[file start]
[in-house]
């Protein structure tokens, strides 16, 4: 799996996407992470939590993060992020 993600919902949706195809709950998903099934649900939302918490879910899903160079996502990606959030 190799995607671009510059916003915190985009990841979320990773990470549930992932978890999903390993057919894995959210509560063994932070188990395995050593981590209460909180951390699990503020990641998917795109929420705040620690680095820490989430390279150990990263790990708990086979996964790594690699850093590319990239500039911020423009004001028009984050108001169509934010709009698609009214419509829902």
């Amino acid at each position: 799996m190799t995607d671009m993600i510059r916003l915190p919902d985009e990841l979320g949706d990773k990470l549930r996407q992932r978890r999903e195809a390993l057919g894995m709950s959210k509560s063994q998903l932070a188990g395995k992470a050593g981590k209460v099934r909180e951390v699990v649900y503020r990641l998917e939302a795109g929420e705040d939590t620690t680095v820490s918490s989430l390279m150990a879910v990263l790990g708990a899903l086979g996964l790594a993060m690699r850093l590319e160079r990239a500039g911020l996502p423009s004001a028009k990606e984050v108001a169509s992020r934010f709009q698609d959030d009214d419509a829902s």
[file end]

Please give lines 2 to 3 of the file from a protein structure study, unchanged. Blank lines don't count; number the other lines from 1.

């Protein structure tokens, strides 16, 4: 799996996407992470939590993060992020 993600919902949706195809709950998903099934649900939302918490879910899903160079996502990606959030 190799995607671009510059916003915190985009990841979320990773990470549930992932978890999903390993057919894995959210509560063994932070188990395995050593981590209460909180951390699990503020990641998917795109929420705040620690680095820490989430390279150990990263790990708990086979996964790594690699850093590319990239500039911020423009004001028009984050108001169509934010709009698609009214419509829902």
């Amino acid at each position: 799996m190799t995607d671009m993600i510059r916003l915190p919902d985009e990841l979320g949706d990773k990470l549930r996407q992932r978890r999903e195809a390993l057919g894995m709950s959210k509560s063994q998903l932070a188990g395995k992470a050593g981590k209460v099934r909180e951390v699990v649900y503020r990641l998917e939302a795109g929420e705040d939590t620690t680095v820490s918490s989430l390279m150990a879910v990263l790990g708990a899903l086979g996964l790594a993060m690699r850093l590319e160079r990239a500039g911020l996502p423009s004001a028009k990606e984050v108001a169509s992020r934010f709009q698609d959030d009214d419509a829902s």